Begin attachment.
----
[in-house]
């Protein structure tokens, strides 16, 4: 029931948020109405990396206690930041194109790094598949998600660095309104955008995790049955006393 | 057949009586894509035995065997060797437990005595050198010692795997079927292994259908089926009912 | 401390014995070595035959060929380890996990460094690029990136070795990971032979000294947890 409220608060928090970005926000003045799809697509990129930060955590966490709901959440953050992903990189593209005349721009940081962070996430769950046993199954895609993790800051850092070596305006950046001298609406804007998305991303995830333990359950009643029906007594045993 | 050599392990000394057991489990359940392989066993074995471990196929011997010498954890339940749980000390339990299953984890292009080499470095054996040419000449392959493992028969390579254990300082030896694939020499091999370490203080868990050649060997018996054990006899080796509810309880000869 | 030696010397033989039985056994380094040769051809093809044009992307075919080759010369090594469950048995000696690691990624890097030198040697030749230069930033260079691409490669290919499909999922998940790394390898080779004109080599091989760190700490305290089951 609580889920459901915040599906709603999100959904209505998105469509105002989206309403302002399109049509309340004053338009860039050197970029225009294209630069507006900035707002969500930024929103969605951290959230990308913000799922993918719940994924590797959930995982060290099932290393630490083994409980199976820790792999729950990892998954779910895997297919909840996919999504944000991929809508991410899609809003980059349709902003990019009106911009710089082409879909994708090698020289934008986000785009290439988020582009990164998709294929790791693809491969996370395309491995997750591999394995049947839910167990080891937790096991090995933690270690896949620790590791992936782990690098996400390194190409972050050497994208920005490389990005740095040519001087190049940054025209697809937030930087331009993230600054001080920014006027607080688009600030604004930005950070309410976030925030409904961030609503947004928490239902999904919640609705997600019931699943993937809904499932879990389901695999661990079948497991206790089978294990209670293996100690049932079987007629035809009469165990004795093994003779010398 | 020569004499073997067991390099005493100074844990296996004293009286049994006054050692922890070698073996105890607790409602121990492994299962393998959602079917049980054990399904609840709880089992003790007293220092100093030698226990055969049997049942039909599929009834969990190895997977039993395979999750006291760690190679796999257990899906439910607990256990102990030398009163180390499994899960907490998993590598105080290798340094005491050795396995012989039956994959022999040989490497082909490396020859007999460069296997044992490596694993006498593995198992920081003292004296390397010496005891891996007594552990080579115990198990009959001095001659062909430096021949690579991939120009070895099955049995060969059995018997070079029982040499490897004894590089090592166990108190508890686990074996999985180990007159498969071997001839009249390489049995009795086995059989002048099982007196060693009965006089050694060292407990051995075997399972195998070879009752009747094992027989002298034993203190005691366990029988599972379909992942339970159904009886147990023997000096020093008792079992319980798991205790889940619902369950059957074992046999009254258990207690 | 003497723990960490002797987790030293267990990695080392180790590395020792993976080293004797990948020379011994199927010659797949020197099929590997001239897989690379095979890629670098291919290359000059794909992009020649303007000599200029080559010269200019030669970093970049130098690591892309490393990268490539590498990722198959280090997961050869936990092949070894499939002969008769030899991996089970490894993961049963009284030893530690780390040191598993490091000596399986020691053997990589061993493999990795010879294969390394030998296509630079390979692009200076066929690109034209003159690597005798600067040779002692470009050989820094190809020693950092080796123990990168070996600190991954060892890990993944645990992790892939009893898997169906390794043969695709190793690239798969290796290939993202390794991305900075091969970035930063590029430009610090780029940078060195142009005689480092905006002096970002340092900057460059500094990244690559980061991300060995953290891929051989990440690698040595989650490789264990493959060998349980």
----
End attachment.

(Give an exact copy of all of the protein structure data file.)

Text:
[in-house]
């Protein structure tokens, strides 16, 4: 029931948020109405990396206690930041194109790094598949998600660095309104955008995790049955006393 | 057949009586894509035995065997060797437990005595050198010692795997079927292994259908089926009912 | 401390014995070595035959060929380890996990460094690029990136070795990971032979000294947890 409220608060928090970005926000003045799809697509990129930060955590966490709901959440953050992903990189593209005349721009940081962070996430769950046993199954895609993790800051850092070596305006950046001298609406804007998305991303995830333990359950009643029906007594045993 | 050599392990000394057991489990359940392989066993074995471990196929011997010498954890339940749980000390339990299953984890292009080499470095054996040419000449392959493992028969390579254990300082030896694939020499091999370490203080868990050649060997018996054990006899080796509810309880000869 | 030696010397033989039985056994380094040769051809093809044009992307075919080759010369090594469950048995000696690691990624890097030198040697030749230069930033260079691409490669290919499909999922998940790394390898080779004109080599091989760190700490305290089951 609580889920459901915040599906709603999100959904209505998105469509105002989206309403302002399109049509309340004053338009860039050197970029225009294209630069507006900035707002969500930024929103969605951290959230990308913000799922993918719940994924590797959930995982060290099932290393630490083994409980199976820790792999729950990892998954779910895997297919909840996919999504944000991929809508991410899609809003980059349709902003990019009106911009710089082409879909994708090698020289934008986000785009290439988020582009990164998709294929790791693809491969996370395309491995997750591999394995049947839910167990080891937790096991090995933690270690896949620790590791992936782990690098996400390194190409972050050497994208920005490389990005740095040519001087190049940054025209697809937030930087331009993230600054001080920014006027607080688009600030604004930005950070309410976030925030409904961030609503947004928490239902999904919640609705997600019931699943993937809904499932879990389901695999661990079948497991206790089978294990209670293996100690049932079987007629035809009469165990004795093994003779010398 | 020569004499073997067991390099005493100074844990296996004293009286049994006054050692922890070698073996105890607790409602121990492994299962393998959602079917049980054990399904609840709880089992003790007293220092100093030698226990055969049997049942039909599929009834969990190895997977039993395979999750006291760690190679796999257990899906439910607990256990102990030398009163180390499994899960907490998993590598105080290798340094005491050795396995012989039956994959022999040989490497082909490396020859007999460069296997044992490596694993006498593995198992920081003292004296390397010496005891891996007594552990080579115990198990009959001095001659062909430096021949690579991939120009070895099955049995060969059995018997070079029982040499490897004894590089090592166990108190508890686990074996999985180990007159498969071997001839009249390489049995009795086995059989002048099982007196060693009965006089050694060292407990051995075997399972195998070879009752009747094992027989002298034993203190005691366990029988599972379909992942339970159904009886147990023997000096020093008792079992319980798991205790889940619902369950059957074992046999009254258990207690 | 003497723990960490002797987790030293267990990695080392180790590395020792993976080293004797990948020379011994199927010659797949020197099929590997001239897989690379095979890629670098291919290359000059794909992009020649303007000599200029080559010269200019030669970093970049130098690591892309490393990268490539590498990722198959280090997961050869936990092949070894499939002969008769030899991996089970490894993961049963009284030893530690780390040191598993490091000596399986020691053997990589061993493999990795010879294969390394030998296509630079390979692009200076066929690109034209003159690597005798600067040779002692470009050989820094190809020693950092080796123990990168070996600190991954060892890990993944645990992790892939009893898997169906390794043969695709190793690239798969290796290939993202390794991305900075091969970035930063590029430009610090780029940078060195142009005689480092905006002096970002340092900057460059500094990244690559980061991300060995953290891929051989990440690698040595989650490789264990493959060998349980």